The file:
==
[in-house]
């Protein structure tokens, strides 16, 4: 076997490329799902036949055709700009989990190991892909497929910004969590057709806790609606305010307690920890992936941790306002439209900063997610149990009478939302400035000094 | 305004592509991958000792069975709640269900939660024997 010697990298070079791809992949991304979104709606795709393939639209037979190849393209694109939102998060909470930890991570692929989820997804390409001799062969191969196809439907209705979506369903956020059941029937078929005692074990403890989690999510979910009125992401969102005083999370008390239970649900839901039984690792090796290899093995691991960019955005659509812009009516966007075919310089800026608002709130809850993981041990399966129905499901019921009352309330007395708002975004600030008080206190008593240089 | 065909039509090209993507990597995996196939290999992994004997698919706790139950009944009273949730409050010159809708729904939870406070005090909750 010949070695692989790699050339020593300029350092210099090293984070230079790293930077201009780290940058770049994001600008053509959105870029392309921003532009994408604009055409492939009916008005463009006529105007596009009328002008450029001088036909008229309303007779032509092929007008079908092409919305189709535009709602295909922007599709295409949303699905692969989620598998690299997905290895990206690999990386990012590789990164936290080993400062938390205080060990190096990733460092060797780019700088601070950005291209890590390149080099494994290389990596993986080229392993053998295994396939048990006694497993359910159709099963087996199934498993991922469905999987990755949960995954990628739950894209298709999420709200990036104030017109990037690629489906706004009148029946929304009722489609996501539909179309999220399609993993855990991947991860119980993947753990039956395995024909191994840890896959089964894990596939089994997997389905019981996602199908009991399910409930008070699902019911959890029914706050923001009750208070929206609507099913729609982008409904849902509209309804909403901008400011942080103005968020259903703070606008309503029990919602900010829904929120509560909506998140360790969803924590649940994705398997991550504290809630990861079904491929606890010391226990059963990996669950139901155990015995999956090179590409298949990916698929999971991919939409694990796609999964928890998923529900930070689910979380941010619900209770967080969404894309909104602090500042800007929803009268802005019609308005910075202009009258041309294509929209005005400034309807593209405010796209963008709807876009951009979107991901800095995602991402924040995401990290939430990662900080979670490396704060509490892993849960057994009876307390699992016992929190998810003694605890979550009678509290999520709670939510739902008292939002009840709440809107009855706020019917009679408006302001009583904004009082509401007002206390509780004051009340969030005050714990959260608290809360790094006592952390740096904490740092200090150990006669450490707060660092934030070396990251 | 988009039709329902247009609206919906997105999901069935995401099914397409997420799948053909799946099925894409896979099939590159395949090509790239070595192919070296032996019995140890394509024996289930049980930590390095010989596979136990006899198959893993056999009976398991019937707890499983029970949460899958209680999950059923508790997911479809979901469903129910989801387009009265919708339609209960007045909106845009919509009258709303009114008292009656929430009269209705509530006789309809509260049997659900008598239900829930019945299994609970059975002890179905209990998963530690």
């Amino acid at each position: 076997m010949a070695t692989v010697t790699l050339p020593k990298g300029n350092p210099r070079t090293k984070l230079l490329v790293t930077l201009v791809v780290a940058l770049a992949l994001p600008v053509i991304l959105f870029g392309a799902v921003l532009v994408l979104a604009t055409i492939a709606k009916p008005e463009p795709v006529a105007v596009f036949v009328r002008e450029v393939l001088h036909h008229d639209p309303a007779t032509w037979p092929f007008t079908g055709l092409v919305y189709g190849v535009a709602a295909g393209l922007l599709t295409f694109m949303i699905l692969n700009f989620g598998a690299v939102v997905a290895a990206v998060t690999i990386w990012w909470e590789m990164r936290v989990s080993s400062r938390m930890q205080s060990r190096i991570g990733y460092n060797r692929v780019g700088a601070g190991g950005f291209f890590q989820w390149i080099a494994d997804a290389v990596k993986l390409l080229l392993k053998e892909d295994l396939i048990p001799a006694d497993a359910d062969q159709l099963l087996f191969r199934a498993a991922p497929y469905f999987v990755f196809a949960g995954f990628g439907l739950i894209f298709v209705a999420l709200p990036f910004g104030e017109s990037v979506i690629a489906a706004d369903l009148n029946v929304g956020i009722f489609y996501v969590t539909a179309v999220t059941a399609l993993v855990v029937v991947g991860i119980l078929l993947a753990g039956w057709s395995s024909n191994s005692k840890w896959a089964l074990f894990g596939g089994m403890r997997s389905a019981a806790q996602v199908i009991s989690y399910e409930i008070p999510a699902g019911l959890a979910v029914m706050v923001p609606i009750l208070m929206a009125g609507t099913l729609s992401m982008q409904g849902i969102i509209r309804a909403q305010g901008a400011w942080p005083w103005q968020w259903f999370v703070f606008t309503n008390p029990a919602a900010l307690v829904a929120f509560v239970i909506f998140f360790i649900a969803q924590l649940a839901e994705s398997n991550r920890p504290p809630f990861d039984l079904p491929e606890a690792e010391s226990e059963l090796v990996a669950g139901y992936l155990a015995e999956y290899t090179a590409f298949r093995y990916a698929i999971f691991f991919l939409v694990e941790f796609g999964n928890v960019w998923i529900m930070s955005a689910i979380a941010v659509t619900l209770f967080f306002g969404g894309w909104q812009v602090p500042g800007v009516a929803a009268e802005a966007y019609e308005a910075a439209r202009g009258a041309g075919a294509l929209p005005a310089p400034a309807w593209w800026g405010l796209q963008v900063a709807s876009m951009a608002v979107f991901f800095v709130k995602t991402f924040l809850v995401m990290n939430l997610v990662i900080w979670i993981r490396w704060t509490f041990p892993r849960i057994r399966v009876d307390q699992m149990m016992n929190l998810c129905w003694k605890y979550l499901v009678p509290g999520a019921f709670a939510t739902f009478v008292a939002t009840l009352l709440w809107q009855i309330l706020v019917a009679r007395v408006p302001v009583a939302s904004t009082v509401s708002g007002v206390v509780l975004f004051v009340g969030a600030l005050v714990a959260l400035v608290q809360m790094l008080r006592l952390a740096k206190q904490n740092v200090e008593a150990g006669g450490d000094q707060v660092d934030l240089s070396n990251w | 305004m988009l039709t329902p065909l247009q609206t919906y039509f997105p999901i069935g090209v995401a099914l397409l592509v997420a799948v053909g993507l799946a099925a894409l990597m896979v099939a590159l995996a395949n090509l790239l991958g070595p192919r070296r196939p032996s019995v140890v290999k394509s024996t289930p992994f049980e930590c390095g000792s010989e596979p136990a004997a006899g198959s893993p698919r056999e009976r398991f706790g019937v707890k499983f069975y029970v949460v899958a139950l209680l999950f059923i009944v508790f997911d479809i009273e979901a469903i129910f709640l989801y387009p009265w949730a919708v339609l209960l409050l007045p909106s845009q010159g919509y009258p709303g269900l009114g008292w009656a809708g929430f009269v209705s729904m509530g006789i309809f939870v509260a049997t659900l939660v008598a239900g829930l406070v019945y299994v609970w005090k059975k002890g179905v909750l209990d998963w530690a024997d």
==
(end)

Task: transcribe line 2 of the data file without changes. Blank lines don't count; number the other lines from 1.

């Protein structure tokens, strides 16, 4: 076997490329799902036949055709700009989990190991892909497929910004969590057709806790609606305010307690920890992936941790306002439209900063997610149990009478939302400035000094 | 305004592509991958000792069975709640269900939660024997 010697990298070079791809992949991304979104709606795709393939639209037979190849393209694109939102998060909470930890991570692929989820997804390409001799062969191969196809439907209705979506369903956020059941029937078929005692074990403890989690999510979910009125992401969102005083999370008390239970649900839901039984690792090796290899093995691991960019955005659509812009009516966007075919310089800026608002709130809850993981041990399966129905499901019921009352309330007395708002975004600030008080206190008593240089 | 065909039509090209993507990597995996196939290999992994004997698919706790139950009944009273949730409050010159809708729904939870406070005090909750 010949070695692989790699050339020593300029350092210099090293984070230079790293930077201009780290940058770049994001600008053509959105870029392309921003532009994408604009055409492939009916008005463009006529105007596009009328002008450029001088036909008229309303007779032509092929007008079908092409919305189709535009709602295909922007599709295409949303699905692969989620598998690299997905290895990206690999990386990012590789990164936290080993400062938390205080060990190096990733460092060797780019700088601070950005291209890590390149080099494994290389990596993986080229392993053998295994396939048990006694497993359910159709099963087996199934498993991922469905999987990755949960995954990628739950894209298709999420709200990036104030017109990037690629489906706004009148029946929304009722489609996501539909179309999220399609993993855990991947991860119980993947753990039956395995024909191994840890896959089964894990596939089994997997389905019981996602199908009991399910409930008070699902019911959890029914706050923001009750208070929206609507099913729609982008409904849902509209309804909403901008400011942080103005968020259903703070606008309503029990919602900010829904929120509560909506998140360790969803924590649940994705398997991550504290809630990861079904491929606890010391226990059963990996669950139901155990015995999956090179590409298949990916698929999971991919939409694990796609999964928890998923529900930070689910979380941010619900209770967080969404894309909104602090500042800007929803009268802005019609308005910075202009009258041309294509929209005005400034309807593209405010796209963008709807876009951009979107991901800095995602991402924040995401990290939430990662900080979670490396704060509490892993849960057994009876307390699992016992929190998810003694605890979550009678509290999520709670939510739902008292939002009840709440809107009855706020019917009679408006302001009583904004009082509401007002206390509780004051009340969030005050714990959260608290809360790094006592952390740096904490740092200090150990006669450490707060660092934030070396990251 | 988009039709329902247009609206919906997105999901069935995401099914397409997420799948053909799946099925894409896979099939590159395949090509790239070595192919070296032996019995140890394509024996289930049980930590390095010989596979136990006899198959893993056999009976398991019937707890499983029970949460899958209680999950059923508790997911479809979901469903129910989801387009009265919708339609209960007045909106845009919509009258709303009114008292009656929430009269209705509530006789309809509260049997659900008598239900829930019945299994609970059975002890179905209990998963530690």